November 10th, 2010

Green Tomato Madness

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I have told you all about my friend Maggie and her place out in the country, where I take carefree breaks from my city ways to hang in her kitchen, drink coffee, visit, and cook. On a given day, we might bake bread, or stir up a pot of gumbo, or can tomatoes, or fix a grand salad, using her garden’s finest. All, I should note, with splendid results.

This time was a little different. I know, everything looks pretty nice in the picture. But, things went a bit mad, green tomato mad.

It was unintentional, this madness. Our initial plan had been to cook with pears harvested from her craggy, fruit laden tree–perhaps we would make pear butter, or pear butter coffeecake.

But, this fall had odd weather, super warm in September and October, and Maggie’s tomato plants had an unexpected resurgence. They were covered, almost as much as they were in summer, with fruit. When her husband Steve learned that a hard freeze was coming, he hastened to the garden to gather what he could. He returned with a 10 gallon bucket, piled with all manner and size of green tomatoes.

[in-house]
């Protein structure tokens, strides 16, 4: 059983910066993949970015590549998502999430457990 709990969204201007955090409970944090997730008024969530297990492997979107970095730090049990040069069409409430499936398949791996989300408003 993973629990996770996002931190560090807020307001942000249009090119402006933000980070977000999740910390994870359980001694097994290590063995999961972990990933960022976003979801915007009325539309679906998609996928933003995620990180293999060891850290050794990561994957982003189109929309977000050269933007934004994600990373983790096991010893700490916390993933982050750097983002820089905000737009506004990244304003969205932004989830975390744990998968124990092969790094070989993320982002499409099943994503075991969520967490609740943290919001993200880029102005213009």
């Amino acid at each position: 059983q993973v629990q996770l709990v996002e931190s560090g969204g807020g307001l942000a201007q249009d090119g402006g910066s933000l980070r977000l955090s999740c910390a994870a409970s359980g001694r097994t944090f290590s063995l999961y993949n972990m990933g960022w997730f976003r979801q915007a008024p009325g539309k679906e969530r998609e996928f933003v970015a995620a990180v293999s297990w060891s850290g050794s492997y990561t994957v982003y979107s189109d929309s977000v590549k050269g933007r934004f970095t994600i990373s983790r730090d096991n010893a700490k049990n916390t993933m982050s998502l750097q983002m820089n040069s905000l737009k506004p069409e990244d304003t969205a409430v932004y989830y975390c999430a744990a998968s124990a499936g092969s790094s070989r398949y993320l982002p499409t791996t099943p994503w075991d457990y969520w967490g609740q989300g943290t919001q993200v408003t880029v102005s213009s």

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So, outside of breading them in cornmeal and frying them crisp, what do you do with 10 gallons of green tomatoes?

Maggie and I decided to find out.

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Some ‘net surfing turned up ideas for charred green tomato salsa, green tomato ketchup, and green tomato cake. A few recipes called for slicing, salting, and sweating the tomatoes to remove excess water. Other recipes called for tying the slices up in cheesecloth, and letting them drain overnight.

Needless to say, this notion was rejected.

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We plunged headlong into green tomato projects, making things up as we proceeded. It would be some time later before certain aspects of a green tomato’s nature would be revealed.

We oven-roasted green tomatoes, jalapenos, garlic, and onions to a char for salsa.

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While those cooled, we chopped more tomatoes for the bundt cake, and improvised a quickbread style recipe, not unlike ones that you use for, say, carrot cakes, or zucchini cakes.

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Maggie had a small bundt pan. So, we used the excess batter for muffins. The muffins, we thought, would be our afternoon snack with coffee. Then, we turned our attention to the task of the green tomato ketchup.

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Whoa. We quickly cleaned, cored, and quartered a mighty mound, and tossed them into a big pot. For spicing, we used the same ingredients–cinnamon stick, whole clove, and allspice– as I had for my Real Red Ketchup.